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In the aftermath with floors torn up and glue exposed, the fumes were overwhelming and we started to feel sick. I approached the insurance adjuster and explained the situation, which allowed us to move to a hotel (Some additional negotiation was required to move to a resort on the water, in the height of the winter season, on Ft. Lauderdale’s beach). We were able to find a suite that could accommodate the family, (George, Sherryl and two kids-Nick and Alex), with the additional benefit of a killer view. The down side was that at the time, we were going to have to move out of the hotel the day before Christmas with nowhere to go and without having any improvement on the house.

What would any self respecting photographer do in this situation….

Shoot, shoot, shoot.


“I was in awe of the view we had and thought stills were great, but I wanted to tell a story, I came up with two time-lapse pieces and several sunrise shots as well as a series of images around the hotel to use as trade for additional room time and credit at the Tiki Bar.

I’d run back to the house every morning and try to work by an open window, feed the cats, check on the status of the repairs, then get back to the hotel to make sure the family was good and hope to grab some shots.

On the weekends I’d set up the cameras before dawn and shoot.

Attached are the time-lapses from our stay in room 916 and a couple of photos of work in progress.

All in all, we’re thrilled with the videos as well as the final outcome of the new floors and walls at our home.


Beauty and the Reef with Photographer George Kamper

I’m often awed by personal projects my advertising photographer peers shoot.  I’ve seen fashion shooters display documentary images shot in Nicaragua, still life guys shoot action and sports at the Olympics…And often, I’m more enamored by their personal work.

Being an advertising photographer has been a wonderful journey for me throughout the years. I’ve been fortunate to travel around the world and meet some interesting people along the way.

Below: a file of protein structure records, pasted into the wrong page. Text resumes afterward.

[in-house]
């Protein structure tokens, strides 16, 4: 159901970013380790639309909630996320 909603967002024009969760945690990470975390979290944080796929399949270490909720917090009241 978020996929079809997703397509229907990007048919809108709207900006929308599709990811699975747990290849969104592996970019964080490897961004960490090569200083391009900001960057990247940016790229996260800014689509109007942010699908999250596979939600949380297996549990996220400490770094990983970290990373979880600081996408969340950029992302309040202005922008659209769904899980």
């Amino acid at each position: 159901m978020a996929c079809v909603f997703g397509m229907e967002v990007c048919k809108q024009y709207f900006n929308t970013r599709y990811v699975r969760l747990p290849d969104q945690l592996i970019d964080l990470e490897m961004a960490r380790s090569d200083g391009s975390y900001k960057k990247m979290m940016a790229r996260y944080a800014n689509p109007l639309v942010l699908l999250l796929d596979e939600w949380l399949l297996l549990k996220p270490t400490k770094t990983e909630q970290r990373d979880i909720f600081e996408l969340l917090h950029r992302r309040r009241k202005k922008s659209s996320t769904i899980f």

I’ve been producing personal work since the beginning of my career. It’s especially rewarding to have the opportunity to produce images with my vision and the support of a great benefactor or client.

I’ve been a scuba diver, lifeguard, lover of swimming pools and the water ever since I can remember. I also love a good challenge and often, I’m the guy the agency calls when there’s a challenge that needs a creative approach and solution due to a difficult environment, logistics or tight budget.

A year or so ago, I came up with the idea to shoot some underwater imagery. Not of fish and coral, but of people, playing sports, fashion, or dancing. I hadn’t yet decided what the final scenarios might be, first I had to do my homework.

Shooting stills underwater sounds easy. Grab your Go Pro, jump in the ocean or pool, and there ya go!  Well, that may be  true for some, I wanted to shoot a story with higher quality, more thought out, with an awe factor that would leave people asking how were these done?  And, at the end of the day, I wanted to end up with a stunning and unique series of images!


I faced several challenges, most importantly; I had to come up with an idea that hadn’t been overdone. Though I love long flowy fashion, and how it looks when shot underwater, it’s been done. I wanted my shots to be more than that.  I wanted the images to have an organic quality and not feel cliché’.

I came up with the idea to shoot underwater wrecks coupled with dancers, athletes, or to create a lifestyle situation on the wrecks with models. Once I came up with the general direction, I handled this shoot just like I do my advertising shoots. I began by doing extensive research, homework, and practice.